Well this is a problem faced by all photographers when they're trying to capture the essence of a place. You want to soak up the atmosphere and encapsulate it for those who can't be there. Now this isn't a problem when it comes to landscape, monuments and inanimate objects but people are different. You see someone worth snapping - but what do you do? Furtively click away from a distance? Introduce yourself and ask permission to photograph thus risking a grimly glazed pose rather than a spontaneous snap? Difficult. More difficult to do the former without a zoom lens and a steady hand. But in Glastonbury there are additional difficulties...
The town has long attracted seekers of truth and those in search of spiritual guidance but alongside them are individuals who have decided to drop out of society and all that that entails. As such they may not be too keen to be snapped lest there whereabouts and circumstances become known. My advice - if you want a bit of local 'colour', photograph fast and from a decent distance...or don't do it at all!
Silver street has a nightclub and when it's closing time the area can be a bit dodgey. Also the road leading up to the Tor past the White Well has some homeless people living behind the wall of the Chalice Well, and is best avoided at night.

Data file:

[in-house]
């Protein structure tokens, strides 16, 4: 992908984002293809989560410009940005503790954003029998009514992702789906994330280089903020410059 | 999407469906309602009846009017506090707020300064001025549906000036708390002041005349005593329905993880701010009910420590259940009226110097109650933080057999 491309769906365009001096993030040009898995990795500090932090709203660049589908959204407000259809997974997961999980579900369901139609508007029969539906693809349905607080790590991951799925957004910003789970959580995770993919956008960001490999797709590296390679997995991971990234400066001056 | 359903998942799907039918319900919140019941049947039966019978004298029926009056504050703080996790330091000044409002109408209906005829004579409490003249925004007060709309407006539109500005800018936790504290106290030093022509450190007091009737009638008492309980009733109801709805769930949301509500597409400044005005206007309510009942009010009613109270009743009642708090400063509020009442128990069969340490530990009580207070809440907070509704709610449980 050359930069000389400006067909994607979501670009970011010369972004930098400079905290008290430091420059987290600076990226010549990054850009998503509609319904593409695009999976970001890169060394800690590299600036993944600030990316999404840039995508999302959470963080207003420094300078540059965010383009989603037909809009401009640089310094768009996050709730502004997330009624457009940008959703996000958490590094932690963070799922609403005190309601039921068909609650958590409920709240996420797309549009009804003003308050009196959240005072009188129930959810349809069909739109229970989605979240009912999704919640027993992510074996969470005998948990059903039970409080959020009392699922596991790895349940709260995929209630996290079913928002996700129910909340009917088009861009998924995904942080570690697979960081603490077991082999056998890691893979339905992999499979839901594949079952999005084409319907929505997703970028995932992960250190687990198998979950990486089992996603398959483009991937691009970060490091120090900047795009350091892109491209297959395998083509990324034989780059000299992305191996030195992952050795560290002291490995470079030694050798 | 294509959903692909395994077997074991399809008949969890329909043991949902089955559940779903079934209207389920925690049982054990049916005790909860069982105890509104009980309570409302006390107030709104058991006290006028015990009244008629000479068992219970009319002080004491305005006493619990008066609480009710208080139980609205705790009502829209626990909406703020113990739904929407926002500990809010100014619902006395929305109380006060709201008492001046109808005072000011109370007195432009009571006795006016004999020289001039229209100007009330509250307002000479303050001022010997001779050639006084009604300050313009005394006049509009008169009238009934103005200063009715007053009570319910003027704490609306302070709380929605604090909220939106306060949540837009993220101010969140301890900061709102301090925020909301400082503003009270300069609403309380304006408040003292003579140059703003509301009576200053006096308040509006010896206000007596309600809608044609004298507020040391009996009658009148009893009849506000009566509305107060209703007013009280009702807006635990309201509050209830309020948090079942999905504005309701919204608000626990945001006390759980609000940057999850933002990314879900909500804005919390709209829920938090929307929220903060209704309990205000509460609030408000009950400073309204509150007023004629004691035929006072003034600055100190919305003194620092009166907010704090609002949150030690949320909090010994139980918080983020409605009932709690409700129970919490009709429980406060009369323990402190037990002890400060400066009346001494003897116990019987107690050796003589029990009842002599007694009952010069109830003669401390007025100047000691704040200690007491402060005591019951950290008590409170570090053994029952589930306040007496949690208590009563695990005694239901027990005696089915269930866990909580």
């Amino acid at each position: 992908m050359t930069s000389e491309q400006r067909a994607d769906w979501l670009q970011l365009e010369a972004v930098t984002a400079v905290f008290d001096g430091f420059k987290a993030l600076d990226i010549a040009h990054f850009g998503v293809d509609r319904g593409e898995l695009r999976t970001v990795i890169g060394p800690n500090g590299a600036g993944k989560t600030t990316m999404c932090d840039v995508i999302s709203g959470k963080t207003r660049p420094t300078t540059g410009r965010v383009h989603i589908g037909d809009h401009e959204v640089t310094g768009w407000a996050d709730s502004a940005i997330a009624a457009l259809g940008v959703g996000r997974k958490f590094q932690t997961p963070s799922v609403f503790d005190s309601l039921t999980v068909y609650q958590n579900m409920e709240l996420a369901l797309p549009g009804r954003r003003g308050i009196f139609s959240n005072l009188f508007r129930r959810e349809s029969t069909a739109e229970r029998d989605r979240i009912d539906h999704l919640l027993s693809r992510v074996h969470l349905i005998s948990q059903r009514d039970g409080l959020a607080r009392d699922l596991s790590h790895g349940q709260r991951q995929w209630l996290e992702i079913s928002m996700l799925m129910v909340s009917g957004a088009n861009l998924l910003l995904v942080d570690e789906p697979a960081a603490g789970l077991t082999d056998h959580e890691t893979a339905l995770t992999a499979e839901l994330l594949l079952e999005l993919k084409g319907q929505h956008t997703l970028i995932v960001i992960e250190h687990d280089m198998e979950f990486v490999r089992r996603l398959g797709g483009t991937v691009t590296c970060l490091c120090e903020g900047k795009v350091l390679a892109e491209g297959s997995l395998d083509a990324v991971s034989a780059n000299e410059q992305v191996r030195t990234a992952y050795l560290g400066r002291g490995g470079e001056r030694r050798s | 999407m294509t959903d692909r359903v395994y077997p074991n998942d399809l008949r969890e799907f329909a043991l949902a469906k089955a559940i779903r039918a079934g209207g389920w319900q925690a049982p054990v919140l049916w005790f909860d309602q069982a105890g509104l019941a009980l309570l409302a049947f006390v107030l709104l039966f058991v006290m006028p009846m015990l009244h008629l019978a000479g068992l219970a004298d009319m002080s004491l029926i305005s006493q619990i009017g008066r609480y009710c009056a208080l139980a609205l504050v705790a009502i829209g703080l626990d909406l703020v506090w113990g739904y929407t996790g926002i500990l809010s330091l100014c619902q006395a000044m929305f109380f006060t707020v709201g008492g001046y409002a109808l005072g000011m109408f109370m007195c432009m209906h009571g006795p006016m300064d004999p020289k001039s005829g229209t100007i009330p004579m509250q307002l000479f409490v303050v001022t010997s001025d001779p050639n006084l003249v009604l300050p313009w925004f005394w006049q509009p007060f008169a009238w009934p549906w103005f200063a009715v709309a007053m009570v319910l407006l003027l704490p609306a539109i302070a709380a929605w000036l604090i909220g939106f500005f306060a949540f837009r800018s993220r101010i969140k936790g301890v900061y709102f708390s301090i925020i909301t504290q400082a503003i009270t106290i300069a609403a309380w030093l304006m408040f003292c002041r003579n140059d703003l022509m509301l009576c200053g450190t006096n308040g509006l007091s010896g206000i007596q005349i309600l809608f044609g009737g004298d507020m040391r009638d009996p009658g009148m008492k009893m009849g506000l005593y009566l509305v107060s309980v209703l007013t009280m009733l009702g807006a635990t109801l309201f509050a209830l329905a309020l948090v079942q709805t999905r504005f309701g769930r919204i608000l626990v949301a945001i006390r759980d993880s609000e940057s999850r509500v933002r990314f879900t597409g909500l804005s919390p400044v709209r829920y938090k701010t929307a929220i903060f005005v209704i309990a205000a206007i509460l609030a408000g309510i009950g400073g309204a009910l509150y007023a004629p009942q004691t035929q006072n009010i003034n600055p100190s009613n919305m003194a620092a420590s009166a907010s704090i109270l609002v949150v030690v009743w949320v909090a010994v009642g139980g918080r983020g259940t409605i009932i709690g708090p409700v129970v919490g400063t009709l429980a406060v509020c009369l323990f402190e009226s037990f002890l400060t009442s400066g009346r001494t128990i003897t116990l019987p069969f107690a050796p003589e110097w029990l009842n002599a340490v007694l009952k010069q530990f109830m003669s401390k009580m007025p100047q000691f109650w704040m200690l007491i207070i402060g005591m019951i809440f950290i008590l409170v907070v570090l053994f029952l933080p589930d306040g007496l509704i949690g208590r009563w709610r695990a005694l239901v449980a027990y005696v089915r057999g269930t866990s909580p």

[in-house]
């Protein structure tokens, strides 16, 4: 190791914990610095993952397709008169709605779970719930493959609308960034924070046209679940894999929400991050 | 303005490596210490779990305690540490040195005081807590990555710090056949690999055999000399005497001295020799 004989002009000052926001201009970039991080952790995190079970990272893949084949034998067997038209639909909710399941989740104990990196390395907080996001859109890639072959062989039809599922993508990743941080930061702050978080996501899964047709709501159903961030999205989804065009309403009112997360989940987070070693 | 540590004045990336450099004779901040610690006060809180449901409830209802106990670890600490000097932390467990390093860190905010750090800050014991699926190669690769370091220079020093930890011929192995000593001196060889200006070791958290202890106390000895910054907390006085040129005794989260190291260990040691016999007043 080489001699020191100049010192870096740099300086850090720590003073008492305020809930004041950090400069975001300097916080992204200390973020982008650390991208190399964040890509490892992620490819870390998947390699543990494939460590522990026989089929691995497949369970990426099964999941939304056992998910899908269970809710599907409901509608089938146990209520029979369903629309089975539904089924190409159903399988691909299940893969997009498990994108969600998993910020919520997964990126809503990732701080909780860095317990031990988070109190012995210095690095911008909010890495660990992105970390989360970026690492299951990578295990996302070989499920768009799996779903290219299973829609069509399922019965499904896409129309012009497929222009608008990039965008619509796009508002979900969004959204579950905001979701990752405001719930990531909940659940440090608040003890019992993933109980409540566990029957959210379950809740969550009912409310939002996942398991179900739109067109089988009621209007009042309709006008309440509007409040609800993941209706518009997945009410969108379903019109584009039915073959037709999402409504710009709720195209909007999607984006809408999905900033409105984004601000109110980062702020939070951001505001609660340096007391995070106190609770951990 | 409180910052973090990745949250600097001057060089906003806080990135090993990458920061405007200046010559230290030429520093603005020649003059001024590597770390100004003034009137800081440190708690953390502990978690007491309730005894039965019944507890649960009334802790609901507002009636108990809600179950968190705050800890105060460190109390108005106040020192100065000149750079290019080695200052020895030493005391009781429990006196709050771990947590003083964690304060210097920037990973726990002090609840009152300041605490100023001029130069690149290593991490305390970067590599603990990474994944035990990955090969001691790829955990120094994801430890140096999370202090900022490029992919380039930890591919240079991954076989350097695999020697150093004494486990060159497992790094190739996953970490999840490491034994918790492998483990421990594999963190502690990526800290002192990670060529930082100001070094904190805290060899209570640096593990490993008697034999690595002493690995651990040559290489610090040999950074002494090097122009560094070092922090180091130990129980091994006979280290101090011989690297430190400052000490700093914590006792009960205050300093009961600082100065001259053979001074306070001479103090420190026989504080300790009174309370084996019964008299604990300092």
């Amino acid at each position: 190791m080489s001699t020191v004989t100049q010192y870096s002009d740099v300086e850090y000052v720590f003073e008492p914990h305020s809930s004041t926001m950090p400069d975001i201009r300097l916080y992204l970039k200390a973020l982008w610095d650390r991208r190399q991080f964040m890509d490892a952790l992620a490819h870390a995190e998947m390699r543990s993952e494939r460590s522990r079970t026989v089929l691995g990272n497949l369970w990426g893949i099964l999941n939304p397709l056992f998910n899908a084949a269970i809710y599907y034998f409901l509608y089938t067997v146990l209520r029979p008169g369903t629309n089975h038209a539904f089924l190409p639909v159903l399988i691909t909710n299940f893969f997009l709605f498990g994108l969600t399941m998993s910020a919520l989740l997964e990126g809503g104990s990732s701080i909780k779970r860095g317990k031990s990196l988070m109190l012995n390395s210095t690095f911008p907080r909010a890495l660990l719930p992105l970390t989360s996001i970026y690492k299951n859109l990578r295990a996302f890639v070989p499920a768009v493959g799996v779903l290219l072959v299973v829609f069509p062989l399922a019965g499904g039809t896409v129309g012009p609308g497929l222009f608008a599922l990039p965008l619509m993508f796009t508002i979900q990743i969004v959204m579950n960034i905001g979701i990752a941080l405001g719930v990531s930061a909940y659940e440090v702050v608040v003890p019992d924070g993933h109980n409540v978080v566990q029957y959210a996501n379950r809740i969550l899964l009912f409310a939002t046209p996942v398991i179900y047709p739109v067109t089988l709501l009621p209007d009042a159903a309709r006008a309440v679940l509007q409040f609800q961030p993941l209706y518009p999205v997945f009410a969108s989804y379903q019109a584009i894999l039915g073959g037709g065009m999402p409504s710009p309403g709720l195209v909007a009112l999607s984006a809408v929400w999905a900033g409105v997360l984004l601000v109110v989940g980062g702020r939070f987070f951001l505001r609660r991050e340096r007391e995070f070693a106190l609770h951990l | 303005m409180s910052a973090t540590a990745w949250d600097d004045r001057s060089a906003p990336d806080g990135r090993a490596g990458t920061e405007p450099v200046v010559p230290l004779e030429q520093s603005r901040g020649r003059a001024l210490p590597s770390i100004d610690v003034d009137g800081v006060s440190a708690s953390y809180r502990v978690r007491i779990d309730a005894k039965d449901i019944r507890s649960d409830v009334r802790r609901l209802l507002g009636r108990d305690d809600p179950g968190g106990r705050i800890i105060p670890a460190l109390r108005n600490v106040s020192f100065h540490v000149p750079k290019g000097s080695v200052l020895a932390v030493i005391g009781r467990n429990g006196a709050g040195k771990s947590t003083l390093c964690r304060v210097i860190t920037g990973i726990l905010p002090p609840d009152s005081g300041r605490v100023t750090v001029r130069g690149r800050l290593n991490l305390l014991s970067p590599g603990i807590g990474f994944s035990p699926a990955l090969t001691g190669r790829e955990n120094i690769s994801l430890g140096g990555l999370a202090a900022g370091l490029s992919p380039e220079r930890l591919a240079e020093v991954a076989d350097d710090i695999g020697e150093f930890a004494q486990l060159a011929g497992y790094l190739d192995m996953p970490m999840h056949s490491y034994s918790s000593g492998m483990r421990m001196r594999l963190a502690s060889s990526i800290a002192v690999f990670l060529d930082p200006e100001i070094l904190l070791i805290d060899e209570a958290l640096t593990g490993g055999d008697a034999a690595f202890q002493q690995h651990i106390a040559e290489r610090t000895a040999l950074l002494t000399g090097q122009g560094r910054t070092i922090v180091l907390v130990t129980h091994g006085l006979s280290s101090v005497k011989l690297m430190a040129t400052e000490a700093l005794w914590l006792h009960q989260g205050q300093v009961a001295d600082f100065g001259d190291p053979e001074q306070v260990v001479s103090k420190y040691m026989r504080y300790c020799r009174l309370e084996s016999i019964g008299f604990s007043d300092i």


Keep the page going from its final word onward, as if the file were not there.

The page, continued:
On the night before the festival started in 2005, after several days of intense heat and sun the heavens opened and it rained extremely heavily all night. People were cheering the thunder cluds at first but the morning revealed the real devestation..
This Picture from the BBC shows the scenes in the morning. Although nobody died, several people lost tents and belongings (oh... and that isn't just rain water, the toilets were washed over in the flood too...)
In true Glastonbury Style though people were charitable enough to offer up spaces in tents, food, money and clothes to those affected. Unfortunately, thousands went home early and missed a fantastic weekend of music.
The toilets at festivals are generally less than pleasant. here's a couple of tips to make the experience less painless:
Don't use the portaloos - go to the swing door metal ones that are open to the air, or at the top of the main field ther's proper flushable loos by the cowsheds.
Get there early in the morning to avoid queuing. If you are there at about 7am they have usually just been cleaned as well.
It can be very cold and windy if you visit the Tor at the wrong time so take plenty of warm clothing and a camera for the wonderful views. Here's Jacqui, sheltering from the blizzard and still smiling.
Watch out for strange goings-on when you wander around, especially in the vicinity of the theatre and circus fields. Should he really be pushing that pram?!